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The Right Question About Inequality and Growth

The relationship between inequality and growth has become a hot topic for economists, with new research challenging the conventional view that greater inequality is the price that must be paid for higher output. But for policymakers, this debate is a distraction; the real question is how to assess outcomes and improve modes of distribution.

CAMBRIDGE – The belief that inequality hurts economic growth is gaining currency among policymakers. Some argue forcefully that high levels of inequality can make sustained growth impossible, and may even contribute to recessions. This view stands in stark contrast to the traditional view that there is a tradeoff between equality and growth, and that greater inequality is a price that must be paid for higher output.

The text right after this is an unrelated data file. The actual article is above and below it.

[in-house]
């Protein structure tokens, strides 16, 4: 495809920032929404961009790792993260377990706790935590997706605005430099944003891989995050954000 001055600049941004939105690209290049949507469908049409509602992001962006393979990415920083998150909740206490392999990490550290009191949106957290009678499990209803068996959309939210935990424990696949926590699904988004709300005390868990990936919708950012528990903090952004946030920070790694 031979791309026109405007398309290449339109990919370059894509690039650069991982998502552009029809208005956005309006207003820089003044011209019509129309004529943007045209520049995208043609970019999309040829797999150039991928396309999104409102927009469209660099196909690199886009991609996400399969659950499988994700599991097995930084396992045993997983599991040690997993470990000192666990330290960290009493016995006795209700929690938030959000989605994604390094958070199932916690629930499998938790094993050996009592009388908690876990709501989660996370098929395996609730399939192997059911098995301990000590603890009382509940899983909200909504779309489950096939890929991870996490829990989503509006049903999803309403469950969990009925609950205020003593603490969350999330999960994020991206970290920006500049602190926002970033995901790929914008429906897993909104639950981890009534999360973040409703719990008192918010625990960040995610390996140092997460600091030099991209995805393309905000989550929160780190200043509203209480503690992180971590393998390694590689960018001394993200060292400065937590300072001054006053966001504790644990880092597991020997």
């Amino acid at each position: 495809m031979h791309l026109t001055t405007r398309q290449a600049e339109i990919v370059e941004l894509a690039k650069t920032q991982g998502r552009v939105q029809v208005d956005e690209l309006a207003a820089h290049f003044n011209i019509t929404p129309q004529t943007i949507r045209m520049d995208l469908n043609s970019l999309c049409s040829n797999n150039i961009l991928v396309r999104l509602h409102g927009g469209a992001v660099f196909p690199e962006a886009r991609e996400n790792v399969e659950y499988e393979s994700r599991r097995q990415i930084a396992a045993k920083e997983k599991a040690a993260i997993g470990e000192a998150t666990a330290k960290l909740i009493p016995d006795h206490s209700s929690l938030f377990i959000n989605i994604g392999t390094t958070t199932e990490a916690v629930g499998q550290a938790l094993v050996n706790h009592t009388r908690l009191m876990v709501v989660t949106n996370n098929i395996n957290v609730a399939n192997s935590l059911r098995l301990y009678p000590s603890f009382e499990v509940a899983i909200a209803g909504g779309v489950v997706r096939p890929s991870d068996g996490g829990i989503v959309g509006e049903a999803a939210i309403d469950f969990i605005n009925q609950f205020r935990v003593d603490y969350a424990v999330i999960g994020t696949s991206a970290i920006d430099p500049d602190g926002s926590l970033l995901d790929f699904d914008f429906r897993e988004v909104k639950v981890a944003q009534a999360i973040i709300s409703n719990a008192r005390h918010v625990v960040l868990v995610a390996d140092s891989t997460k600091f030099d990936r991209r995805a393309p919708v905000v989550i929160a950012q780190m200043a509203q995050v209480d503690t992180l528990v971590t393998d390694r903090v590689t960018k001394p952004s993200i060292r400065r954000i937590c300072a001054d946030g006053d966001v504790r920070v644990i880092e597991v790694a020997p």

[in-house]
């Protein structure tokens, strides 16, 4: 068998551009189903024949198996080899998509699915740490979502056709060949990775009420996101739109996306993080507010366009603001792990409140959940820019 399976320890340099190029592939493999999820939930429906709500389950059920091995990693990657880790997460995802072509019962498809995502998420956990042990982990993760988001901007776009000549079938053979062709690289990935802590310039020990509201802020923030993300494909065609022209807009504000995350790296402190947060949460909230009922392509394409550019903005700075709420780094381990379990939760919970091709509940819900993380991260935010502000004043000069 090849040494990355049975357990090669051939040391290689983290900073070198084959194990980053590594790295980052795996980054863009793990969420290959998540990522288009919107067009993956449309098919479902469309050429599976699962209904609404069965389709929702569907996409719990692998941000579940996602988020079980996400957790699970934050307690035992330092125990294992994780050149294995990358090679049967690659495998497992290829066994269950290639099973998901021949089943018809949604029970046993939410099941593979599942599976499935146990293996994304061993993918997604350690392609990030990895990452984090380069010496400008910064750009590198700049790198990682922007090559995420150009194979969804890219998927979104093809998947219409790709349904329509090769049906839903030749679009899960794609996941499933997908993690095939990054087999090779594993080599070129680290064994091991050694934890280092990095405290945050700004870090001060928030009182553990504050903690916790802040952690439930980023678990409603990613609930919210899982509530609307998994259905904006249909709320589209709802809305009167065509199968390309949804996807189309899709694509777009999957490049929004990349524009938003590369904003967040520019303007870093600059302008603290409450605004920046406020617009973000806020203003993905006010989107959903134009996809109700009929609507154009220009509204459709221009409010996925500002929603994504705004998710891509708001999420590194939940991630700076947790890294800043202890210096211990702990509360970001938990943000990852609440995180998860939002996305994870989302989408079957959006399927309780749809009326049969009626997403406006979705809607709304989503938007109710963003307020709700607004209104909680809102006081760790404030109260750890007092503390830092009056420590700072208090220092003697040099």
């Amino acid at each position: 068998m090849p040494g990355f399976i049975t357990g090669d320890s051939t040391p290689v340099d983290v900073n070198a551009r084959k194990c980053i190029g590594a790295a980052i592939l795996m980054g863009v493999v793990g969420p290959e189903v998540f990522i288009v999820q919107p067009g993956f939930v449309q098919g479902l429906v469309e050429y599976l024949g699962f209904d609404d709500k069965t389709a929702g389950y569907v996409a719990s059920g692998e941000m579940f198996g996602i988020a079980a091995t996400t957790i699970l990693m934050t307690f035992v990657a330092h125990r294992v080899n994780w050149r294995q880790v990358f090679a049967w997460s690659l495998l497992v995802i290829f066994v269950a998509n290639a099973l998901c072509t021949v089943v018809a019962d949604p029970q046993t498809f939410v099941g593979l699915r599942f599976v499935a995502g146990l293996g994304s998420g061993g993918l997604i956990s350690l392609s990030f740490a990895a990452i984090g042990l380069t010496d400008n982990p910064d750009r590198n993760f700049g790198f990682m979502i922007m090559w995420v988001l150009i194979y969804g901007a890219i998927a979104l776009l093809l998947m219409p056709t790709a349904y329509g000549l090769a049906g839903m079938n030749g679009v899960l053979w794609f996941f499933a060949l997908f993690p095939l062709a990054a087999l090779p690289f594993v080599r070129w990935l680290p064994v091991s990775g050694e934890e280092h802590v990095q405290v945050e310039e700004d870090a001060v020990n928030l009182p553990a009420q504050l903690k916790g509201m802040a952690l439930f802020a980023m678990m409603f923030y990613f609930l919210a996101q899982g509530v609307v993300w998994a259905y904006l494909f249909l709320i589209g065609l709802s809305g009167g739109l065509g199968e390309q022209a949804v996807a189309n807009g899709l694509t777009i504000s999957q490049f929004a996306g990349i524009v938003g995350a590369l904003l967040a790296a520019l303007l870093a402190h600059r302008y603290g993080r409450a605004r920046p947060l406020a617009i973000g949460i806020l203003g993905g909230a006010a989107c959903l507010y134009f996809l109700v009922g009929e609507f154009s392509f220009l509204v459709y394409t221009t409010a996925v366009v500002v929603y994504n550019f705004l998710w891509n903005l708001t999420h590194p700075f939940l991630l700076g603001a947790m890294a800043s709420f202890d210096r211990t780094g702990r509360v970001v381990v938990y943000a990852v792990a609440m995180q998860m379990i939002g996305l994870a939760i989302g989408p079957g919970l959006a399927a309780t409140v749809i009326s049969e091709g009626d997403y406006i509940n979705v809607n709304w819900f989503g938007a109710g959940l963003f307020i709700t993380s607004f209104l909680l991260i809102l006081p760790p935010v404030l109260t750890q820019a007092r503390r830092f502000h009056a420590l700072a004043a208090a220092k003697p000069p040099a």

Lost in the discussion, however, is whether any of this is actually germane to economic policymaking. I don’t believe it is. Whether inequality is good or bad for growth should and will continue to concern social scientists. But those guiding an economy should focus on assessing outcomes and modes of distribution rather than on a puzzle that will never fully be solved.

Three developments make this refocusing necessary. For starters, while recent studies have concluded that higher levels of inequality produce lower long-term growth, other data have challenged this assumption, making definitive claims that are impossible to support, partly because different sources and types of inequality likely have different impacts on growth.

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